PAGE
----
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Discussion Starter · #1 ·
Hi!
I'm asking for "a friend" here.
He somehow found this watch in a small stream in a remote area of Norway.
Hard to say why anybody would have been there in the first place - how and why such a watch would be lost there is even harder to say.

Reckon it's fake.
What you think?

15886249


15886250
 

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Well, your friend has found a lost or stolen Breitling Emergency serial number 6099. The breitling service web site returns the correct service cost information for the model/serial number. Now to find out who it is registered to and see if it can be returned to the rightful owner. You can contact breitling to see if they can give you that information. Be aware that these instruments are registered at the time of sale because they interact with rescue services so the owners details are held in a database.
 

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yes it is real and it is more than likely a lost watch as you can clearly see the one side of the bracelet is off the case. I would follow our moderators instructions on how to return it to the rightful owner. That watch has been well used/loved and I am sure they would appreciate you getting it back to them. good luck
 

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Wow. So it’s real? Refreshing thread if so.
I don't think there were any credible counterfeits of this model. It would be way too much trouble.

Unlikely that Breitling would provide owner info, but they will have a way to get it back to the owner.
 

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Discussion Starter · #7 ·
Well, your friend has found a lost or stolen Breitling Emergency serial number 6099.
Wow. That's - rare, I guess. :oops:
I suppose it will be looked at by a watchmaker now, to get it verified first.
The who, how and why in this little mystery could be interesting.
 

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Wow. That's - rare, I guess. :oops:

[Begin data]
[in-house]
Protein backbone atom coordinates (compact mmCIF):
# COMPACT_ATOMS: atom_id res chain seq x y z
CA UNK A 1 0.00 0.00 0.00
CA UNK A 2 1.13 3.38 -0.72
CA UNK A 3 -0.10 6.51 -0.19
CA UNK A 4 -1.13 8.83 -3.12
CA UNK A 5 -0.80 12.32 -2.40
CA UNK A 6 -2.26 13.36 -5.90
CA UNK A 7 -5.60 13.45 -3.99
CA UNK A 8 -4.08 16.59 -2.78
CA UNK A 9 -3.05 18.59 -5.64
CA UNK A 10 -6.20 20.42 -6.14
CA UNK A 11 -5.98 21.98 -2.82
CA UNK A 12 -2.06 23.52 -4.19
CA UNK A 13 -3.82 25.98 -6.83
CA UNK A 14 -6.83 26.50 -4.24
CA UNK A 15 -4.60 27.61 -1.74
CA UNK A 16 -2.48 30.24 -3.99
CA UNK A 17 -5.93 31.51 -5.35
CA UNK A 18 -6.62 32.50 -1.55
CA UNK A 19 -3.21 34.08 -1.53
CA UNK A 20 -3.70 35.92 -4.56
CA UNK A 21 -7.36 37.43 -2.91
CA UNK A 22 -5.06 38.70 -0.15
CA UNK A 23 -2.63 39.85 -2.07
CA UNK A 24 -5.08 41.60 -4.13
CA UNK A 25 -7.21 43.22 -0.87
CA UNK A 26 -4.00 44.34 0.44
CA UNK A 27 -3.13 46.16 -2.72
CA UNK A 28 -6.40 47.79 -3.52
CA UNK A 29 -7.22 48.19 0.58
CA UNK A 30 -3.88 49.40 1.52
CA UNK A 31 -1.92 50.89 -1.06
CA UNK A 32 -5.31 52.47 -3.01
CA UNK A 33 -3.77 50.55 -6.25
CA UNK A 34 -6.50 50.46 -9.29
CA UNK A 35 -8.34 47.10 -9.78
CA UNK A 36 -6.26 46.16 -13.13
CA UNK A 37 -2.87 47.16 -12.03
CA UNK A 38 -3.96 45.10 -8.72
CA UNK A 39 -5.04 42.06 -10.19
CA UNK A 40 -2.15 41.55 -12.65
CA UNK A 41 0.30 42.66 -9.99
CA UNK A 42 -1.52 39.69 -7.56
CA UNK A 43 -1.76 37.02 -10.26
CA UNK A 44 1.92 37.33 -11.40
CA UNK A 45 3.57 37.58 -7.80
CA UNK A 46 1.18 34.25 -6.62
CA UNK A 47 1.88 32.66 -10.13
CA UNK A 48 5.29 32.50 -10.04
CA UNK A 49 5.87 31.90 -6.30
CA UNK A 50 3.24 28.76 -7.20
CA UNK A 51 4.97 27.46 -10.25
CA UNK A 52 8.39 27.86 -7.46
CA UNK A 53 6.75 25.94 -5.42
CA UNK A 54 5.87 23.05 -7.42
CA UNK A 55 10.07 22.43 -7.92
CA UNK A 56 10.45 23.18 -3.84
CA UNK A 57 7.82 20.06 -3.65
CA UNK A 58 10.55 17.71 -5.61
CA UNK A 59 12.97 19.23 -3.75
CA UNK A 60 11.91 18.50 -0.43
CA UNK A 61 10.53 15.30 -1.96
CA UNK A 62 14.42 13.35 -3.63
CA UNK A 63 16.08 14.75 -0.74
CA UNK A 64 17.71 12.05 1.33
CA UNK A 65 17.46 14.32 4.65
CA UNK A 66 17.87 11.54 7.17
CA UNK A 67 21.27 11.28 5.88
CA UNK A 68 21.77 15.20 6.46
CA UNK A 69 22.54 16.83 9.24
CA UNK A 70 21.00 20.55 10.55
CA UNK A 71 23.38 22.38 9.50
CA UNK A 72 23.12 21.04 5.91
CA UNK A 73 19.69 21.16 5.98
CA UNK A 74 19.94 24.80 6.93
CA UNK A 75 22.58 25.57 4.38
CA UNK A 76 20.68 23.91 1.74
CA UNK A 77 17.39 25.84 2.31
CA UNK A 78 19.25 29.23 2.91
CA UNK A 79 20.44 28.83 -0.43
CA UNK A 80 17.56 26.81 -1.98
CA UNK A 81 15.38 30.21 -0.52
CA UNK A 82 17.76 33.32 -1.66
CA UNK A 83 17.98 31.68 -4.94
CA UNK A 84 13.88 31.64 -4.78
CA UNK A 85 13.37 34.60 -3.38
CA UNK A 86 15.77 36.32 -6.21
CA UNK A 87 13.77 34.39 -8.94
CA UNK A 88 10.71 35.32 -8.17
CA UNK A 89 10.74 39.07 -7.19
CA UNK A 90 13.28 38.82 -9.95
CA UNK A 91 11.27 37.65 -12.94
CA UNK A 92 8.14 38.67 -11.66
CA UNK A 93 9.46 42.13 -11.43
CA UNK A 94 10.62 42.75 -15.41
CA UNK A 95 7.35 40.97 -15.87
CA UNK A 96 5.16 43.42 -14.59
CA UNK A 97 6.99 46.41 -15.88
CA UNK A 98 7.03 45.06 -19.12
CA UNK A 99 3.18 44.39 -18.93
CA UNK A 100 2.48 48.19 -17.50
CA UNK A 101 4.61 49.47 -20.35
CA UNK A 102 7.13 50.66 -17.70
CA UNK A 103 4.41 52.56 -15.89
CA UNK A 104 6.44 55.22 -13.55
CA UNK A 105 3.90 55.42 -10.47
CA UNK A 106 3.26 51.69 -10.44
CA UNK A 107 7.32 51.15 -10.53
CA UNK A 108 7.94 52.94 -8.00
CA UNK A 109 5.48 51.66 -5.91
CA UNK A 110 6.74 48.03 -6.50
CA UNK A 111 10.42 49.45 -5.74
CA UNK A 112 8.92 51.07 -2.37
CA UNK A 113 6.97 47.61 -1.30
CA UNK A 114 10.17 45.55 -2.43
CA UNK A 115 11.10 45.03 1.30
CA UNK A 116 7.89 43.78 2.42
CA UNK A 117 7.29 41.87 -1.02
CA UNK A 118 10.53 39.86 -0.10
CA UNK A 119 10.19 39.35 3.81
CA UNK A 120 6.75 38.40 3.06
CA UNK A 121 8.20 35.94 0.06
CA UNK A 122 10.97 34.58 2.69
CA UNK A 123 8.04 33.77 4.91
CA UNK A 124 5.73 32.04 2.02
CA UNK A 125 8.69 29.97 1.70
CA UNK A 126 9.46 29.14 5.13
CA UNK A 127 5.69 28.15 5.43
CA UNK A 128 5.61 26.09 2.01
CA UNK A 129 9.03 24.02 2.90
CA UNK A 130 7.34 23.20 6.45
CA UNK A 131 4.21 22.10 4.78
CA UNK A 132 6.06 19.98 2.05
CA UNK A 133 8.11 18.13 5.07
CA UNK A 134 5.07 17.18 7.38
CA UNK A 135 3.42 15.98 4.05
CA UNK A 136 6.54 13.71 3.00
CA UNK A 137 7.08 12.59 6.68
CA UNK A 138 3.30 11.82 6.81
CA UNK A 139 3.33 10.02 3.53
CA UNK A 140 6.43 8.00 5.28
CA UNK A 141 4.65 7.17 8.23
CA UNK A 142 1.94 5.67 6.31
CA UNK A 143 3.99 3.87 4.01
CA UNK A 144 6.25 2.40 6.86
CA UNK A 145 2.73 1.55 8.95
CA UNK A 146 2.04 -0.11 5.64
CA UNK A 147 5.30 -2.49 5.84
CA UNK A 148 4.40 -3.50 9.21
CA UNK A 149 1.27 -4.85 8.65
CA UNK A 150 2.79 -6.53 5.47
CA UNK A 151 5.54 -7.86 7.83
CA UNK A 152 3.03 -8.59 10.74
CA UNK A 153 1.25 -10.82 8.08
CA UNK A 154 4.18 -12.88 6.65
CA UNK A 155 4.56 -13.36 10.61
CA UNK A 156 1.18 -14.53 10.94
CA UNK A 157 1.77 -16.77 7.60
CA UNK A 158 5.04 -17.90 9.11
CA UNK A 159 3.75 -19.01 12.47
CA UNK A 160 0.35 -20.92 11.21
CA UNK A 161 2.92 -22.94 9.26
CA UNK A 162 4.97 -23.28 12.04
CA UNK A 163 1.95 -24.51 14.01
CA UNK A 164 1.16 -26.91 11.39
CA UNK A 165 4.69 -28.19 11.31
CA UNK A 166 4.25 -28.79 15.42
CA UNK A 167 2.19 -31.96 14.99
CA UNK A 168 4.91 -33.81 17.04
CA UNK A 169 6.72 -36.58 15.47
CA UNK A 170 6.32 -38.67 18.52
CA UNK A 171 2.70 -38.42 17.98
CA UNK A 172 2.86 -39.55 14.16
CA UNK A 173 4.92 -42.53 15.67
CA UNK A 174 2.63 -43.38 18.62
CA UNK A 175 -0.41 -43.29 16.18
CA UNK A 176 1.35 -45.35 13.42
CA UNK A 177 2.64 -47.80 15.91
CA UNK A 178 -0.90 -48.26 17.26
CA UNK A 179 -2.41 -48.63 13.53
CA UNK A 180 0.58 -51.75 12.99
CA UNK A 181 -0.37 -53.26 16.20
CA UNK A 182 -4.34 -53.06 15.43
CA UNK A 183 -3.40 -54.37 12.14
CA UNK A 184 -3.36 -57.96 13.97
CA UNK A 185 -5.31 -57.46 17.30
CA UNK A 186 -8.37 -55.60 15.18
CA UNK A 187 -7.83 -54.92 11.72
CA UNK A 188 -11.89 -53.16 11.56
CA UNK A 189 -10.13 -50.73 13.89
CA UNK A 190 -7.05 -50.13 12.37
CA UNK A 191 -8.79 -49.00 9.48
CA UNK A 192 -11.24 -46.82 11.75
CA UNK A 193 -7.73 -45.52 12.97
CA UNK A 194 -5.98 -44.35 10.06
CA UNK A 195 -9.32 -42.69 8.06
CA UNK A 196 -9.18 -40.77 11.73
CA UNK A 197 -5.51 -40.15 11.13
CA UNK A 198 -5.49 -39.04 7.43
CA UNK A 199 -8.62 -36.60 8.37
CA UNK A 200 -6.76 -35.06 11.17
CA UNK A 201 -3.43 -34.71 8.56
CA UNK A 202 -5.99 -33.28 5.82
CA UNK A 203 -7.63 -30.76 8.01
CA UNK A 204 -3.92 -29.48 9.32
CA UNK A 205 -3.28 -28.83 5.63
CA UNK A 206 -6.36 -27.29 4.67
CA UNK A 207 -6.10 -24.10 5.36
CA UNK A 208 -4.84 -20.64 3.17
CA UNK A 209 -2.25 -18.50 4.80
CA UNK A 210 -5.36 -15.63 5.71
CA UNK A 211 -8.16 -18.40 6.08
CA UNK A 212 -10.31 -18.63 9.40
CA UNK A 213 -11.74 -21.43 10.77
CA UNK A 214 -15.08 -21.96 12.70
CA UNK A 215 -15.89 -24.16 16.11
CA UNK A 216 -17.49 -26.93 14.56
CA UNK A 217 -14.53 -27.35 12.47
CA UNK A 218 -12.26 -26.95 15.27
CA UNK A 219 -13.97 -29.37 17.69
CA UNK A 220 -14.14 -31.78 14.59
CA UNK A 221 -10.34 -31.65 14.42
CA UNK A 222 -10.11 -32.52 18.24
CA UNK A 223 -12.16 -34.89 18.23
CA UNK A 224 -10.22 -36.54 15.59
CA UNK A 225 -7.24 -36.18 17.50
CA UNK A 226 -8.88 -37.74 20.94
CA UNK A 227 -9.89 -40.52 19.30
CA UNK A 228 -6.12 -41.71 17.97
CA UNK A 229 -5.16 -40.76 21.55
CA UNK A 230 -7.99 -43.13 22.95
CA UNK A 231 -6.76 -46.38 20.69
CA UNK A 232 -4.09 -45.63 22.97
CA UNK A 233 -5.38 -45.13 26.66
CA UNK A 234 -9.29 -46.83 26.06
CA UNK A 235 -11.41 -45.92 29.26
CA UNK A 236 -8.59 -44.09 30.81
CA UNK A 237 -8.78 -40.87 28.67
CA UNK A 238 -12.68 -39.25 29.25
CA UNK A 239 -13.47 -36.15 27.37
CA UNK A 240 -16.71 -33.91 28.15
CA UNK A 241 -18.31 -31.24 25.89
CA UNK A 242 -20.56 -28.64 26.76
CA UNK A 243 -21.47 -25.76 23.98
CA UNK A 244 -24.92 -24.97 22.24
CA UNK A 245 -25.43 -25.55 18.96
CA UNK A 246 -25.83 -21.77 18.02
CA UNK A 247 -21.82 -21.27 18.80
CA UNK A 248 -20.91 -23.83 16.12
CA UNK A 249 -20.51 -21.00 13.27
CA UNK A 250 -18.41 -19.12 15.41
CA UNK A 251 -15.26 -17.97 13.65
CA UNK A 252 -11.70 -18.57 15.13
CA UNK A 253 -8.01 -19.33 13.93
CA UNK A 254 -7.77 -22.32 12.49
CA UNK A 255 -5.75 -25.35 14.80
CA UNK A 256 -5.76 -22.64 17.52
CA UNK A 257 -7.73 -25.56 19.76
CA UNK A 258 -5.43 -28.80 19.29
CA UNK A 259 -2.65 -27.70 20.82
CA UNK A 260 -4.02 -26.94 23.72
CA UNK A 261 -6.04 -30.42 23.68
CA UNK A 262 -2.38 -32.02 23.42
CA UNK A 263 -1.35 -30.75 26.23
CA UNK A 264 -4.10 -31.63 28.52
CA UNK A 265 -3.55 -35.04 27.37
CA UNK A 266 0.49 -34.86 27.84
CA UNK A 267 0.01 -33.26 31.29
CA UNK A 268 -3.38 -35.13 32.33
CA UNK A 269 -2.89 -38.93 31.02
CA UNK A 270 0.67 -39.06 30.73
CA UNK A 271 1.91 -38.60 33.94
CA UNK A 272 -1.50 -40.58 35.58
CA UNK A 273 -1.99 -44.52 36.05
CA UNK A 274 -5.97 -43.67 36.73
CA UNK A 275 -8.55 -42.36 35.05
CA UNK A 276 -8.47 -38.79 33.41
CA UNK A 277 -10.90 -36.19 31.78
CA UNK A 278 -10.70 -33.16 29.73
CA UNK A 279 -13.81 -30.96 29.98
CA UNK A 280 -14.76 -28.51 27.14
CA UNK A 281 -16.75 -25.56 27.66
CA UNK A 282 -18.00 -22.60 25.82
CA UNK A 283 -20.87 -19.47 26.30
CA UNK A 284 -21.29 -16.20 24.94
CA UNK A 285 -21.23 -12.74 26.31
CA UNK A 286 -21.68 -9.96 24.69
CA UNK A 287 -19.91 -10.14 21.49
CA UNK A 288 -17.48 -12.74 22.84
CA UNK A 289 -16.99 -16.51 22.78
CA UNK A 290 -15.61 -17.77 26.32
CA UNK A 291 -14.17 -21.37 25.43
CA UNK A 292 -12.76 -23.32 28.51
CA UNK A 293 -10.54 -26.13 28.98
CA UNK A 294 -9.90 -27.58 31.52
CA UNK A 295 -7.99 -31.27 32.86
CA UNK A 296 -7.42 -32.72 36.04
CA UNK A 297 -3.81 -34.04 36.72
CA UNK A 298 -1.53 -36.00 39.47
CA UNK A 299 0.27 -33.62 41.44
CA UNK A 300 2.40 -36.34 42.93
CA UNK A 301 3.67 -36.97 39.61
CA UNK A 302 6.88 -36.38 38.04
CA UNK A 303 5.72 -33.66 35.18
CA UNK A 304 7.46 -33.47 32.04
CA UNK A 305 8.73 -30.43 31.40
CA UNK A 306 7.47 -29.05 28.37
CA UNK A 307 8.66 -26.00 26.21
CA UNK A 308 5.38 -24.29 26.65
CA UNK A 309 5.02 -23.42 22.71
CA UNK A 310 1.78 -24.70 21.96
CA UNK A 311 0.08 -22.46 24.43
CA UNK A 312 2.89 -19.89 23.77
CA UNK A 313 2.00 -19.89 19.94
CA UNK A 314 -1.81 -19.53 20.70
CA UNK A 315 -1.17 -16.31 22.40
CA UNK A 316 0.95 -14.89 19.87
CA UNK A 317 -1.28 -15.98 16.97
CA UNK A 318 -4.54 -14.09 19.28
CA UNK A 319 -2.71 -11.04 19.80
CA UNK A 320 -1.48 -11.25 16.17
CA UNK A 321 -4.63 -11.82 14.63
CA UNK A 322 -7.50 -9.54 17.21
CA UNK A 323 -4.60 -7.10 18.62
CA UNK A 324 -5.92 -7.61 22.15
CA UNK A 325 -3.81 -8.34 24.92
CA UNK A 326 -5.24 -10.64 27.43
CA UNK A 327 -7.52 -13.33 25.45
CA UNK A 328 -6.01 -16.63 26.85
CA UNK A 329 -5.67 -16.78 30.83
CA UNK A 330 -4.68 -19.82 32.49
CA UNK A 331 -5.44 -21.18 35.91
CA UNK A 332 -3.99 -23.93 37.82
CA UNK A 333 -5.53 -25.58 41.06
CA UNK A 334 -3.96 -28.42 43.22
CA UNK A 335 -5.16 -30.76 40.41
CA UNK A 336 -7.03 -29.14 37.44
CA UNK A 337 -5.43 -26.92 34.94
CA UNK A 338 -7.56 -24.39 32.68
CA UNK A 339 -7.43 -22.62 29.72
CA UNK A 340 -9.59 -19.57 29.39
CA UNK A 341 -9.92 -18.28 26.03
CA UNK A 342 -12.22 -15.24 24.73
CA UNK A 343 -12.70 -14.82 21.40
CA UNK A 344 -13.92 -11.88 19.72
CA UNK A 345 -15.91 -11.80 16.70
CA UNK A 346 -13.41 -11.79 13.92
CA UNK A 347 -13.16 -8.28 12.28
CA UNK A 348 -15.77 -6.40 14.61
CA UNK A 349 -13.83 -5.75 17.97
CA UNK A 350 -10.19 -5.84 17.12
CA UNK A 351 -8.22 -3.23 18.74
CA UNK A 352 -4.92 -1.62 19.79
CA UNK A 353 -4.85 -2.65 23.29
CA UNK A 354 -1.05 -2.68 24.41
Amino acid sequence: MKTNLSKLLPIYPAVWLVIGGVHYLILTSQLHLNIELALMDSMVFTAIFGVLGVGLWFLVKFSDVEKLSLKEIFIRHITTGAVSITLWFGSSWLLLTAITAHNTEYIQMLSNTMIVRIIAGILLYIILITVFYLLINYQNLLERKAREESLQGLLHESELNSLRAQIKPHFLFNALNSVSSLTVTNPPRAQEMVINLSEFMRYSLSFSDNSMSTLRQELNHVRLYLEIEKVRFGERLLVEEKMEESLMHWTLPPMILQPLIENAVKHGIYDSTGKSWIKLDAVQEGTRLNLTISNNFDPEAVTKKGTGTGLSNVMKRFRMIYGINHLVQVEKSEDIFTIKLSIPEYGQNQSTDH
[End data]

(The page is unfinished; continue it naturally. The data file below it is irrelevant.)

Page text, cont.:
I suppose it will be looked at by a watchmaker now, to get it verified first.
The who, how and why in this little mystery could be interesting.
The only correct and ethical thing to do is to contact Breitling with the serial number. It isn't yours to take to a watchmaker.

If the watch turns out to be stolen - and you do anything else but contact Breitling - then you may be charged with possession of stolen goods - a felony in that price range.
 

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Discussion Starter · #9 ·
If the watch turns out to be stolen - and you do anything else but contact Breitling - then you may be charged with possession of stolen goods - a felony in that price range.
Calm down, no felony is done 🤣
Old watch found, first interestin thing to do is to verify if it is junk or real, and take further actions from there.
 

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It would be interesting to know what the Norwegian law says about such situations. In France, as far as I know, an object found in this manner would become the finder's property after one year and one day without claim.
 

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The right thing to do is obvious. I suspect the OP will disappear if he chooses the other option.
 

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The right thing to do is obvious. I suspect the OP will disappear if he chooses the other option.
Might be a little less obvious, though, if for instance the watch was insured and the owner already got money from his insurance company for his loss. I'd be curious to know if this could possibly be checked. Otherwise returning the watch to its prior owner could in fact be unwillingly assisting in an insurance scam.

In any case the OP's country certainly has a lawful way of dealing with found objects, which should be followed and might be different from what people in other parts of the world are used to.
 

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Otherwise returning the watch to its prior owner could in fact be unwillingly assisting in an insurance scam.
I honestly don't give a crap what the OP does but let's go with occam's razor here and stick with what has most likely happened rather suggesting a highly unlikely scenario.